Soennecken was born in Iserlohn-Dröschede, Sauerland in 1848, the son of a blacksmith. On May 27, 1875 he founded the F. Soennecken Verlag, a commercial enterprise in Remscheid, Westphalia. His main invention is the "round writing" style of calligraphy and the pen nib associated with it. Round writing was designed to be a visually appealing, standardized style of penmanship which was easy to learn and execute, and Soennecken published books on the topic in several languages.
Soennecken also introduced the two-hole punch and the ring binder. In 1876 he and his company relocated to Poppelsdorf, near Bonn, to be closer to the University which later awarded him the honorary title Dr. med. h. c..
Soennecken died in Bonn in 1919.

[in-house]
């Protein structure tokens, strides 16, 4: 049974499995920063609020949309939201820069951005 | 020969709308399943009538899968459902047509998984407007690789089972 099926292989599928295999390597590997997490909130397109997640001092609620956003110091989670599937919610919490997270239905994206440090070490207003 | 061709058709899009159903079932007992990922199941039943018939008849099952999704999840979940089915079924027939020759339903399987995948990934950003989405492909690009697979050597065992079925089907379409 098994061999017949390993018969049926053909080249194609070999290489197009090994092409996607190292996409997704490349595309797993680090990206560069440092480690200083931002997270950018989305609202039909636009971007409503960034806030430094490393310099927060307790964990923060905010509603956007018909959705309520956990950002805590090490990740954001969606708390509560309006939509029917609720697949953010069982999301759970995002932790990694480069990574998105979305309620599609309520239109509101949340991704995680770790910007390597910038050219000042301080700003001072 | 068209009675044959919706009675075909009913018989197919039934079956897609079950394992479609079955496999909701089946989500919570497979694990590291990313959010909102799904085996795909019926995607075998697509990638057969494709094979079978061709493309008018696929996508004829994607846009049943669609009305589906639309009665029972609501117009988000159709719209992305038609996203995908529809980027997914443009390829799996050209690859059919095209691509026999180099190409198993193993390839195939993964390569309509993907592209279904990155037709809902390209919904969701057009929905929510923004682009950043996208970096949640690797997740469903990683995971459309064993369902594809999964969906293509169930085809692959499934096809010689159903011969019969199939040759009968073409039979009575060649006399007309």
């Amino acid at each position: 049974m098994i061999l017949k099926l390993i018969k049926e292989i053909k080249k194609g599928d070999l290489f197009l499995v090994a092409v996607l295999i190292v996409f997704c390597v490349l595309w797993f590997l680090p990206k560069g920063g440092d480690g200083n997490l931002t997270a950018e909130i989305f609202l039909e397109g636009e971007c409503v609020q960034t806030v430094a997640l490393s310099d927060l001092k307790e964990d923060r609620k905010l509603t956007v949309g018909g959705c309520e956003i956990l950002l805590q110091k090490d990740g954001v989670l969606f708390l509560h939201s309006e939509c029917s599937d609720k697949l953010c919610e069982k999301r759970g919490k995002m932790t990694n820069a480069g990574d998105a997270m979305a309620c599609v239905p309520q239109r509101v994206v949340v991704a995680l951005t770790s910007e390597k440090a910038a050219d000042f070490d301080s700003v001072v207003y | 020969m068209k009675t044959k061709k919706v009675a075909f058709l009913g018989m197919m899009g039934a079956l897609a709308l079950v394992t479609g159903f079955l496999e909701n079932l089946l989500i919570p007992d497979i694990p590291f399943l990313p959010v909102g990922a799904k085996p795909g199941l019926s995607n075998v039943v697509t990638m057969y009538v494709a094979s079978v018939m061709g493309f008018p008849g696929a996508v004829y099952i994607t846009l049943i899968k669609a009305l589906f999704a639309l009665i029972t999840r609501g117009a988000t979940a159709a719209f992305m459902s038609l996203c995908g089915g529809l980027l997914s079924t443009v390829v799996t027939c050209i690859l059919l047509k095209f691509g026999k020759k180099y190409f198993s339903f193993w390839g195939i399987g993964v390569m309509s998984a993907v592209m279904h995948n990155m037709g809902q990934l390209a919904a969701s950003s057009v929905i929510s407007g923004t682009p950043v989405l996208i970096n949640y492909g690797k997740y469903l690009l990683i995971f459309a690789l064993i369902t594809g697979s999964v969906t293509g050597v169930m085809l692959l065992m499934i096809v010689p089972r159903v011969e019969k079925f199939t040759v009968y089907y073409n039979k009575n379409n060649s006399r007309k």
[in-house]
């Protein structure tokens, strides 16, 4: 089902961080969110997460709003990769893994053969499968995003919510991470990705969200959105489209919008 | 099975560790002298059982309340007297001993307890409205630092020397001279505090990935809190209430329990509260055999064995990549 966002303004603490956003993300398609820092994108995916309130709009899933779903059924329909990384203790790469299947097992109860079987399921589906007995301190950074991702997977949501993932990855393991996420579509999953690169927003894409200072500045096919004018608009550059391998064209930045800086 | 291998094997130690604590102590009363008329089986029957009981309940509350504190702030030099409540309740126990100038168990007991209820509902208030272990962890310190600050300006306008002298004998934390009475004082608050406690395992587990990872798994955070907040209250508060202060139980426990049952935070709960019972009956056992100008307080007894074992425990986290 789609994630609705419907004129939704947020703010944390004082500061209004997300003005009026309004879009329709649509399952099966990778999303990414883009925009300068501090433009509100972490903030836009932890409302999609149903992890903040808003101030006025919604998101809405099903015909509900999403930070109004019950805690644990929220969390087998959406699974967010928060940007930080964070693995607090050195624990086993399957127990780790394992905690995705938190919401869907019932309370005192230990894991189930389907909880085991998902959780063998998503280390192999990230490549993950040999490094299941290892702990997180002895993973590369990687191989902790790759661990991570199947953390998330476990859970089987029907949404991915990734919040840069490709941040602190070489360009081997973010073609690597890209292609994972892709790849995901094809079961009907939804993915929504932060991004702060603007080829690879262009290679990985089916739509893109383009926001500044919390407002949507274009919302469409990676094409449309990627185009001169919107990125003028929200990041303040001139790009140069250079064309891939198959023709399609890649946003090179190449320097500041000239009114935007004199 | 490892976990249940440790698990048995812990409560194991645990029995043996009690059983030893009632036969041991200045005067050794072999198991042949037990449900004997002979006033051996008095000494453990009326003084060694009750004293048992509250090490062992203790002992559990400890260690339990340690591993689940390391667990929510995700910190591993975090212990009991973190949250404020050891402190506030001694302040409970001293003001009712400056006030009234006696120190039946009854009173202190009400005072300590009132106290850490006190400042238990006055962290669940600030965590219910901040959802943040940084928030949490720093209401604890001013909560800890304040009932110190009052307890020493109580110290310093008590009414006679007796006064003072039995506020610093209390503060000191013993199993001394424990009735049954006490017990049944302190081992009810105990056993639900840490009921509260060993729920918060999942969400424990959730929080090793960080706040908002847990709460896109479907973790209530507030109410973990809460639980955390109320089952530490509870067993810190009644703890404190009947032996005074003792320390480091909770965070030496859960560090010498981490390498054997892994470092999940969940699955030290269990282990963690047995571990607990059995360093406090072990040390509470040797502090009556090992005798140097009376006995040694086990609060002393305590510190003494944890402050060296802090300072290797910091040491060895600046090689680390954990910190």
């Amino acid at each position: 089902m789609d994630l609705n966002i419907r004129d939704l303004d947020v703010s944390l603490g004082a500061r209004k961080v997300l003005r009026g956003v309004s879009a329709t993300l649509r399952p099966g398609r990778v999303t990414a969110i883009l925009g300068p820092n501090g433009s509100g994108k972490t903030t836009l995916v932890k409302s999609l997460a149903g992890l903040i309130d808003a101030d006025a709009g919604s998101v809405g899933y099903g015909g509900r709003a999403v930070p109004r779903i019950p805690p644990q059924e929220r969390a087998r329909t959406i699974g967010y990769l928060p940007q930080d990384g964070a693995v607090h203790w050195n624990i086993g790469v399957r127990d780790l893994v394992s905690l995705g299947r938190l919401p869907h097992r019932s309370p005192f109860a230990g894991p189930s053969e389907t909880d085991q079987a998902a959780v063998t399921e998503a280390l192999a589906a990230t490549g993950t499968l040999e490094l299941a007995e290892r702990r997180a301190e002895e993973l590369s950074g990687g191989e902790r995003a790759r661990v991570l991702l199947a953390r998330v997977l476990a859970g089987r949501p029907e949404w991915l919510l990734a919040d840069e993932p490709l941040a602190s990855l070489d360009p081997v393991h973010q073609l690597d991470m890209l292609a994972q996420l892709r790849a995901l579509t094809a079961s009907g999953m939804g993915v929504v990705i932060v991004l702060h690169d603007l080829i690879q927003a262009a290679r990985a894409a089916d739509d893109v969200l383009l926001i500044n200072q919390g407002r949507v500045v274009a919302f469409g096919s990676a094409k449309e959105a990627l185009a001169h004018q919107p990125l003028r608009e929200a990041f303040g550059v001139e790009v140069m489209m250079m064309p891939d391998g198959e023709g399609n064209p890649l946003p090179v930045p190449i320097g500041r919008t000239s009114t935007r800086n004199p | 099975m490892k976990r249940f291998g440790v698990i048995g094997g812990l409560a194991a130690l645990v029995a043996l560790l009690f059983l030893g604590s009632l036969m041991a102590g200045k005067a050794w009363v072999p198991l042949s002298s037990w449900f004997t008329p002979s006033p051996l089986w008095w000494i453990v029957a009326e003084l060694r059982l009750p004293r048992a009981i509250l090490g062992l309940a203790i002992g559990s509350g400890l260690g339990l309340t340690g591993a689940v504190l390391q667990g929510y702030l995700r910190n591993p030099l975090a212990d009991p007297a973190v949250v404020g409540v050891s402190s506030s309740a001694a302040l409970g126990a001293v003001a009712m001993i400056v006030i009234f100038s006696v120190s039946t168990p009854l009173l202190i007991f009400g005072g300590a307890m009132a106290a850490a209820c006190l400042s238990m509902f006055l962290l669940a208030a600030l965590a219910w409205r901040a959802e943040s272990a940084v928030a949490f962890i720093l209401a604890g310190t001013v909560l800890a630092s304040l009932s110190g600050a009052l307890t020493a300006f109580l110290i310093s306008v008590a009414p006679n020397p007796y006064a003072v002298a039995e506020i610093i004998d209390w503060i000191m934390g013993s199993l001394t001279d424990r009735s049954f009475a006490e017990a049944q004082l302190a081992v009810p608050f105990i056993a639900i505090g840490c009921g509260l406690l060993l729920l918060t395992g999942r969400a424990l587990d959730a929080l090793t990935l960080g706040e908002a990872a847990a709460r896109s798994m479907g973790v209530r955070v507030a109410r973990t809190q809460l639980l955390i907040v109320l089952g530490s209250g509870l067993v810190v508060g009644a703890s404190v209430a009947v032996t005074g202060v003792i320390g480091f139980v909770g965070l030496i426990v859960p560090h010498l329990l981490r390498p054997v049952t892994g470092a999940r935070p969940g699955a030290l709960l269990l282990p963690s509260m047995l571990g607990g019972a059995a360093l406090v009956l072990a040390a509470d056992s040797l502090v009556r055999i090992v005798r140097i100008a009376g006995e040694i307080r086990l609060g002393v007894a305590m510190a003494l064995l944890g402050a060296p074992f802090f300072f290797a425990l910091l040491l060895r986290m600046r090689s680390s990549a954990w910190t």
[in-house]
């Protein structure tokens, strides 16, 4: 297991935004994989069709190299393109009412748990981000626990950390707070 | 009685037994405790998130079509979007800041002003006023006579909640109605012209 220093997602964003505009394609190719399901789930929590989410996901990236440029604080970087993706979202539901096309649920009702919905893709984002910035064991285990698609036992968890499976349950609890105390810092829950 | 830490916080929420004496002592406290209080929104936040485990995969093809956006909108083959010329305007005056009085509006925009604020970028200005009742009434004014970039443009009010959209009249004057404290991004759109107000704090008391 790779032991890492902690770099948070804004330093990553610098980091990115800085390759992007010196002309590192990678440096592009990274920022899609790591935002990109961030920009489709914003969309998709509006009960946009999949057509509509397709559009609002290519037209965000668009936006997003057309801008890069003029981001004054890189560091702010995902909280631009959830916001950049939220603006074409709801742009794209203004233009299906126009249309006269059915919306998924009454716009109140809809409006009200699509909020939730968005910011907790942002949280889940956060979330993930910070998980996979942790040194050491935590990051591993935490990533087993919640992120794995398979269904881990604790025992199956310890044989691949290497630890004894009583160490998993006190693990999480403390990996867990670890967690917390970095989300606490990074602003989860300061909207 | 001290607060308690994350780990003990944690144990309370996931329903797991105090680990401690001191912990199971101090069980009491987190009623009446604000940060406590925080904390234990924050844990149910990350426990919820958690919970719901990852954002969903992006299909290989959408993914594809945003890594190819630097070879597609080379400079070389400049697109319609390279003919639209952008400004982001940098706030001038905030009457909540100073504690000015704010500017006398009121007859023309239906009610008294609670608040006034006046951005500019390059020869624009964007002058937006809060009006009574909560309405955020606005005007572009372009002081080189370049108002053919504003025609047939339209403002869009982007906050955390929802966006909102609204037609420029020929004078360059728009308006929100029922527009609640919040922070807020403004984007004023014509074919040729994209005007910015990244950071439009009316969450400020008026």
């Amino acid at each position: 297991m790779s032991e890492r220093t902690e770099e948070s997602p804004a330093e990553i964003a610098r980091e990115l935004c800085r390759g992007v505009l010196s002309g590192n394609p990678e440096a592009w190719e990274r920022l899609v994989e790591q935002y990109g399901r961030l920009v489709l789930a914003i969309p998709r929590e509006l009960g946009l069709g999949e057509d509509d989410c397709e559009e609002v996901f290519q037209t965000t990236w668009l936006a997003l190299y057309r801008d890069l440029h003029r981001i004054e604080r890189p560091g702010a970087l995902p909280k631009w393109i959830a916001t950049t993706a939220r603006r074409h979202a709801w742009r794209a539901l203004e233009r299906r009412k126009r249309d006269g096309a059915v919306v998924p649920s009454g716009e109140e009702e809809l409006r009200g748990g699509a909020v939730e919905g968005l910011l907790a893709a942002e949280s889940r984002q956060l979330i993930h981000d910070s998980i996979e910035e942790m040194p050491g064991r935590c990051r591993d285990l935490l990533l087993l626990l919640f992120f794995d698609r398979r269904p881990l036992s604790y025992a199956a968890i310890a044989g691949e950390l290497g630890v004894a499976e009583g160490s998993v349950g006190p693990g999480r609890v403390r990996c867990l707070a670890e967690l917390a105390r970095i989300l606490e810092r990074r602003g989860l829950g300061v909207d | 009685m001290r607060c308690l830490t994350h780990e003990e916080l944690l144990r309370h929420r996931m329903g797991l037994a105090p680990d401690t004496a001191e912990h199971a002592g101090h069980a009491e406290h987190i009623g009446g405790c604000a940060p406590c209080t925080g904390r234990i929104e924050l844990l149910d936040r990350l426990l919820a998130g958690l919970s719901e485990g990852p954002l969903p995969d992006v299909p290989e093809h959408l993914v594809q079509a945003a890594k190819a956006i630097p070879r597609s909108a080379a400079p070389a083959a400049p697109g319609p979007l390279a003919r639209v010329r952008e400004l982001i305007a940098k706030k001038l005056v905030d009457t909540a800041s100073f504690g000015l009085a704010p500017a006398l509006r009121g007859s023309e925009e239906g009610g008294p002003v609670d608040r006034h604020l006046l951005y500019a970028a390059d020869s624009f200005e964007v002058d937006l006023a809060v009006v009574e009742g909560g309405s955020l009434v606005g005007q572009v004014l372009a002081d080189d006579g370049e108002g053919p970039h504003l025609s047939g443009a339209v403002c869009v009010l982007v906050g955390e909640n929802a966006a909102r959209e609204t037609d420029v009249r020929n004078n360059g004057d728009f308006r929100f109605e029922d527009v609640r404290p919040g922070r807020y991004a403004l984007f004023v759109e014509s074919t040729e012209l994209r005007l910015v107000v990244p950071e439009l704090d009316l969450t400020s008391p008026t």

- Ink container with stable stand (invented as an apprentice)
- A style of writing with the round tip of the feather of a pen nib (1860)
- Round writing, model of our current script
- An early type of binder which later became the Soennecken file (1886)
- The hole punch
- The ring binder, later symbolically part of the logo of Soennecken
- Hans Schreiber: Soennecken Alphabete No. 7 (Neue Rundschrift), Verlag Soennecken, Zurich, approx. 1930
- Blair, Lawrence E. (1922). Principles and Practice of Show-card Writing. McGraw-Hill. pp. 19–20. Retrieved 2008-12-06.
- Soennecken, Friedrich (1879). Methodical Text Book to Round Writing. A. Eltzbacher & Co. Retrieved 2008-12-06.